Wednesday, January 5, 2011

My (Brief) History with Eventing

January 2011 - my Eventing in Color blog has been created to chronicle my adventures moving forward with eventing for the 2011 season and beyond. To give you some insight on my eventing experiences and competitions up to that point, here is my brief history:

My first eventing lesson was in May 2009. I'd had practically zero experience jumping, and exactly zero experience in dressage. And, no, I hadn't had any hunter, hunt-seat, or jumpers experience either (my background consists of saddleseat, bareback riding, trails, trail class, and western pleasure, but that's for a different post). I started riding with Taurie Banks of Kings Corner Training Stables in Fillmore and soon became a regular once-a-week lesson-taker, with extra lessons before events.

As for eventing competitions, I've done five combined tests/derbies in the year and a half that I've been in this sport. My first three were before my debut with Spirit. The first was in August of '09 on a lovely French Warmblood gelding named Max (show name: To Knight's Attraction), who I'd been taking lessons on. We got through our combined test in the Intro Beginner Novice division (the lowest division possible, with jumps up to 1' 8") and somehow got second place. We also did the jumping portion only of Easy Beginner Novice (jumps up to 2' 3") and took home a blue! Max was a great horse for my first foray into eventing - he'd been there, done that, and was just as nice as could be. I had been expecting to come in last since it was my very first event, so I was happily surprised to get some ribbons (and I won some Trader Joe's truffles - YES!). Our barn then had a home-based evening clinic/seminar with Daniel Stewart for his Ride Right program. I learned some really nifty tricks specifically for competitions, and of course they apply to pretty much all "crunch-time" life scenarios, not just eventing.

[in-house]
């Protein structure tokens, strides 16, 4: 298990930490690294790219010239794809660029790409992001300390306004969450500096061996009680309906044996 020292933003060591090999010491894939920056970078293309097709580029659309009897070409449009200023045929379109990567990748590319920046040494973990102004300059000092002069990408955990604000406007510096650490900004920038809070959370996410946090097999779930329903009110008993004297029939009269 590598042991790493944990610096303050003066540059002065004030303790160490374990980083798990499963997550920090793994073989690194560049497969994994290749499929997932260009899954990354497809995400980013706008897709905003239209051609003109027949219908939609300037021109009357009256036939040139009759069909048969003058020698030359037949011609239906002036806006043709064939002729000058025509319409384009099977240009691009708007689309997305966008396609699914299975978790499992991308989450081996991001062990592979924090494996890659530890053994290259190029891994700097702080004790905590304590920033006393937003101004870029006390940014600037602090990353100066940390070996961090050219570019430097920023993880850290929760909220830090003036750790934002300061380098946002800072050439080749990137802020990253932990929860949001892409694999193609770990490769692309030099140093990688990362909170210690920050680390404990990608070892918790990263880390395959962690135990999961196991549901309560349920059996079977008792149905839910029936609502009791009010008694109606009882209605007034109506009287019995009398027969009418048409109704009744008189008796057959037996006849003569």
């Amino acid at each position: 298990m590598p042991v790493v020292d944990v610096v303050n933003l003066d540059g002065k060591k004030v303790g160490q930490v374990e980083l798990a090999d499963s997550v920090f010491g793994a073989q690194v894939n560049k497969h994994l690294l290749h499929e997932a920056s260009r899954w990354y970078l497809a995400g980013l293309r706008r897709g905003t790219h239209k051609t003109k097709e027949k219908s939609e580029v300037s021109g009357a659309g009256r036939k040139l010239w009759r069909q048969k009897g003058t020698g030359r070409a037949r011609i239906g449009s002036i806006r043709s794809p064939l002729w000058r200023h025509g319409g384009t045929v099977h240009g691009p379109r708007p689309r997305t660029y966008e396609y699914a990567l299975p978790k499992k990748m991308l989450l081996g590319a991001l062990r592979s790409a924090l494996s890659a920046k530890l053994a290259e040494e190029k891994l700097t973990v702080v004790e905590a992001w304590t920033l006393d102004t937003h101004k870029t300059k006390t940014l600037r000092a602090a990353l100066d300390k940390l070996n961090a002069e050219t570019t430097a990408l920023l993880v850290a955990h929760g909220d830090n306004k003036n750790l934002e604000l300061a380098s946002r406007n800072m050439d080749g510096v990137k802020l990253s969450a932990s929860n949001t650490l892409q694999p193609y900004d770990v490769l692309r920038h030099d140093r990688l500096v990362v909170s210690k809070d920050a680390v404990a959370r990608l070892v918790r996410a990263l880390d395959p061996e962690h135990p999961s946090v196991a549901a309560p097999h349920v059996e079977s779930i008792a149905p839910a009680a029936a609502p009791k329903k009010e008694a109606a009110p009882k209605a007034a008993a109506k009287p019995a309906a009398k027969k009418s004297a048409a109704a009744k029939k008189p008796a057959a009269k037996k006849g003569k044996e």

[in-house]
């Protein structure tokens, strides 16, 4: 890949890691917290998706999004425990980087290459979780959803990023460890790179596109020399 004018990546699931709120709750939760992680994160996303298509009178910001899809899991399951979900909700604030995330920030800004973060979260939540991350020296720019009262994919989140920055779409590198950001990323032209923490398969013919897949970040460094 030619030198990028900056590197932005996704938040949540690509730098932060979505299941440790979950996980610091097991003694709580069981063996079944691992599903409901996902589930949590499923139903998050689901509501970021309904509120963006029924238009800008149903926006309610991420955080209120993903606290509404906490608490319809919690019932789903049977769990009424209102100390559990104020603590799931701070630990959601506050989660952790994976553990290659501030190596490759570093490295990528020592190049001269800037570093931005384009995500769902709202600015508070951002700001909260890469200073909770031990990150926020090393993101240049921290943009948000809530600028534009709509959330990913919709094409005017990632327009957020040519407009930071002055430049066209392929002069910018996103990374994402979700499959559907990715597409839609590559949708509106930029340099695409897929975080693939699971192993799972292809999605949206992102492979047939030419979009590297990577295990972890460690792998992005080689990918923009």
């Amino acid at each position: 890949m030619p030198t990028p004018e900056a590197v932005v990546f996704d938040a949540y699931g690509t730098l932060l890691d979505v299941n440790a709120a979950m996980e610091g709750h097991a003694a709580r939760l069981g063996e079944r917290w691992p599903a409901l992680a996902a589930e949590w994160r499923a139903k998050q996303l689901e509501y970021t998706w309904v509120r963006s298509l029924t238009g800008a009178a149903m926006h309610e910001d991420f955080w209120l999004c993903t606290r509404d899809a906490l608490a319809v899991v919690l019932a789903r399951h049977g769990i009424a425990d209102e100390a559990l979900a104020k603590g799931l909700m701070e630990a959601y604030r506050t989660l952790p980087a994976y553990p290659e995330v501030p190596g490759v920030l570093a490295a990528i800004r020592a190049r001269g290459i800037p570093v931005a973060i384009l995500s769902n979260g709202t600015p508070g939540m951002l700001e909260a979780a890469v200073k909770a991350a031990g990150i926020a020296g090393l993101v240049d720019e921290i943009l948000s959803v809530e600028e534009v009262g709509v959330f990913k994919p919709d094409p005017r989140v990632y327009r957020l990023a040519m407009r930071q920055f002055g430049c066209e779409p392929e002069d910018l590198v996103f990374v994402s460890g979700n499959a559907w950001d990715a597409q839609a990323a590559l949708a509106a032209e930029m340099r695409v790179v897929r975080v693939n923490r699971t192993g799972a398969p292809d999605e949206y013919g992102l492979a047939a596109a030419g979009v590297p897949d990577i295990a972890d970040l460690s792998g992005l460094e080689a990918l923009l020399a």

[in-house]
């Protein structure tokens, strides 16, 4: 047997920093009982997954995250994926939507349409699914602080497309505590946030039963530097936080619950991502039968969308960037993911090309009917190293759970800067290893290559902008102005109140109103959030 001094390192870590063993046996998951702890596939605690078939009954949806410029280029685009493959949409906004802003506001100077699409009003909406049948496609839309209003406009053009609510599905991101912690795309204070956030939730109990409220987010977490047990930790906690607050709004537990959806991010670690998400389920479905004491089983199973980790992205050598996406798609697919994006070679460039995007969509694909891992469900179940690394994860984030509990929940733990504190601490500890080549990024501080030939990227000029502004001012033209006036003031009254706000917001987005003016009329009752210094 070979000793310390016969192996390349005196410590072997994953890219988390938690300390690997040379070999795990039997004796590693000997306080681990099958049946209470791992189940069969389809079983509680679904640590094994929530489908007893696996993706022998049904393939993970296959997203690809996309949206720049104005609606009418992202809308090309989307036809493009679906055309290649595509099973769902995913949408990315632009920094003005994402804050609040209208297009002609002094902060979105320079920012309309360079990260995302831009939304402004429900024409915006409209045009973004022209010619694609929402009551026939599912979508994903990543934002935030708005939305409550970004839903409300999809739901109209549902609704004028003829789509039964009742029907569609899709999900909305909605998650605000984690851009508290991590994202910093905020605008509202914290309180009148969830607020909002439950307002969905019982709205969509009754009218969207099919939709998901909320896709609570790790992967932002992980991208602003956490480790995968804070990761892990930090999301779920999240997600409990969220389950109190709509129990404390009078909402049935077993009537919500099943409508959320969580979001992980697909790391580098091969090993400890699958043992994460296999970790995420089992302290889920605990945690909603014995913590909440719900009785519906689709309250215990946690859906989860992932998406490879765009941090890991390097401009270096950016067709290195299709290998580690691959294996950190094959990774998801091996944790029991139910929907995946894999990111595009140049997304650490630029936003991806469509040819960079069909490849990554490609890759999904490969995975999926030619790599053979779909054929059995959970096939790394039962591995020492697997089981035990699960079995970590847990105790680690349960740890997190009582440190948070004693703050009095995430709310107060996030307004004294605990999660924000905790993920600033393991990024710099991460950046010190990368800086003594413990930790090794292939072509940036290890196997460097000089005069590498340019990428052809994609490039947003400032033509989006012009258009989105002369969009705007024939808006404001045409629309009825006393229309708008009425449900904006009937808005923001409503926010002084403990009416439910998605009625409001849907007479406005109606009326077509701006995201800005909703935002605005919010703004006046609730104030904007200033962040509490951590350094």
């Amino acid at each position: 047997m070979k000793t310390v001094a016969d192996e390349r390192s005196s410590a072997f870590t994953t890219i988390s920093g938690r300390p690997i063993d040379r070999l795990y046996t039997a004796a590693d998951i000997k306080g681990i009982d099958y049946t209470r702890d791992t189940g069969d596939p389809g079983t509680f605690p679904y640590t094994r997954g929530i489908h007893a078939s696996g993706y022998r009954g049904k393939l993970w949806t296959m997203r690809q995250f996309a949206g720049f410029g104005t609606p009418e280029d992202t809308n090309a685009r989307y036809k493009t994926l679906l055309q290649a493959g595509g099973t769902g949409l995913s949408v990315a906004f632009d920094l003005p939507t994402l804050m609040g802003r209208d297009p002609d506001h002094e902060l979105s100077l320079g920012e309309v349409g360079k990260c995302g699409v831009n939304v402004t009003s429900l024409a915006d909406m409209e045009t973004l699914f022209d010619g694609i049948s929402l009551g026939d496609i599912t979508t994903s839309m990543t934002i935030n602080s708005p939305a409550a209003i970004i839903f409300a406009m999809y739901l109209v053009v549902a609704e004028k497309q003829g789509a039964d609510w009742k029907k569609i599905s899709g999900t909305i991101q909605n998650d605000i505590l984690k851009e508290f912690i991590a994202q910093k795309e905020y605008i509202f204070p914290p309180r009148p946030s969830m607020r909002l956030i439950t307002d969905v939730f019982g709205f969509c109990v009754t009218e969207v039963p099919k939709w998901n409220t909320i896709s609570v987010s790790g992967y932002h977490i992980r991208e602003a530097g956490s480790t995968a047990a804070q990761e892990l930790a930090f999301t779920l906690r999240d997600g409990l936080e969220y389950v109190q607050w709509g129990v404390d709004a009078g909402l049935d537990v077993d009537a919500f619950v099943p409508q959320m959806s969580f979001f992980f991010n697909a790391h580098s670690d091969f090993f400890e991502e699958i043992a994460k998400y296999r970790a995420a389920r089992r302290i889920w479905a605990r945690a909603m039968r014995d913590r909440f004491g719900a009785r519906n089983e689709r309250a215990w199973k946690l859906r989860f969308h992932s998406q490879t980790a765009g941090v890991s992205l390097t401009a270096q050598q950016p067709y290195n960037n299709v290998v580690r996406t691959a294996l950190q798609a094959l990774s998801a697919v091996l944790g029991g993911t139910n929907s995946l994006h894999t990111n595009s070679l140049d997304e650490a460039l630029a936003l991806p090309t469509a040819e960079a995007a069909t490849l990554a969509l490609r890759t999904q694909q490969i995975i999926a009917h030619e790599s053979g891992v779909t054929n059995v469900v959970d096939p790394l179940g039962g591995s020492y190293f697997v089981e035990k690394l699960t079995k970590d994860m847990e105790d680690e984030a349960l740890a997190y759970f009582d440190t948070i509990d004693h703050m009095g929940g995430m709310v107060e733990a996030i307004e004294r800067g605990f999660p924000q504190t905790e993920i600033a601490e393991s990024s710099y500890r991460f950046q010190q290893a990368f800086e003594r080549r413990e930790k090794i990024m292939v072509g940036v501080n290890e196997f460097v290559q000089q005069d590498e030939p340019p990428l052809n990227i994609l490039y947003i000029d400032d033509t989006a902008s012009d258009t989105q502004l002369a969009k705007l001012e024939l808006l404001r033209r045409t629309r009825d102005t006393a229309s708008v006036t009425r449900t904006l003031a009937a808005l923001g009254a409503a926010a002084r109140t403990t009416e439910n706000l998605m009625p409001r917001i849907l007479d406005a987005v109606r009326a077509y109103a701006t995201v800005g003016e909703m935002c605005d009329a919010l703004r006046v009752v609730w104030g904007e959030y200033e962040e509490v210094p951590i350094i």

I then did two combined test schooling shows at my trainer's barn in January and February 2010, and I was focused on using the techniques I learned from the Daniel Stewart Clinic. I rode my trainer's broodmare, Soda (show name: Yours for a Knight), a fun little paint. At the first show I got eliminated on my first round (fell off in front of the entire barn, my friends and family, and a bunch of strangers), but then won my second round. I was competing against a group of kids aged 12 and younger, but I was darn proud of myself (those pre-teens are good!). At the second schooling show we got either second or third - and no falls ;).

Around that time I was paired up with Spirit, who was pretty young and green (my first several rides on her were nicknamed "bumper babies" to practice steering) and started riding at least two times a week. Originally I was riding her just to help my trainer out and give the mare some mileage (I wasn't scared of her acrobatic bucks), but it wasn't too long later that I was riding her in my lessons and thinking about some shows. We started off at local ETI hunter-division shows, and we managed to snag some ribbons from each one we attended. In March, we headed to the local eventing facility, The Meadows of Moorpark, for a schooling (picture below). In June came our first combined test: we skipped over Intro Beginner Novice and went straight for Easy Beginner Novice (who's fancy now?). I believe we placed 4th or 5th, but really would have been 2nd or 3rd if my dressage score had been calculated correctly. Sometimes you have to learn the hard way about the 30 minute contestation rule (and also to always go get your dressage score sheet yourself, even if you have a broken toe!). It's not about the 10-cent ribbon anyway - it's about doing your best under pressure, and learning from each experience to make the next one even better.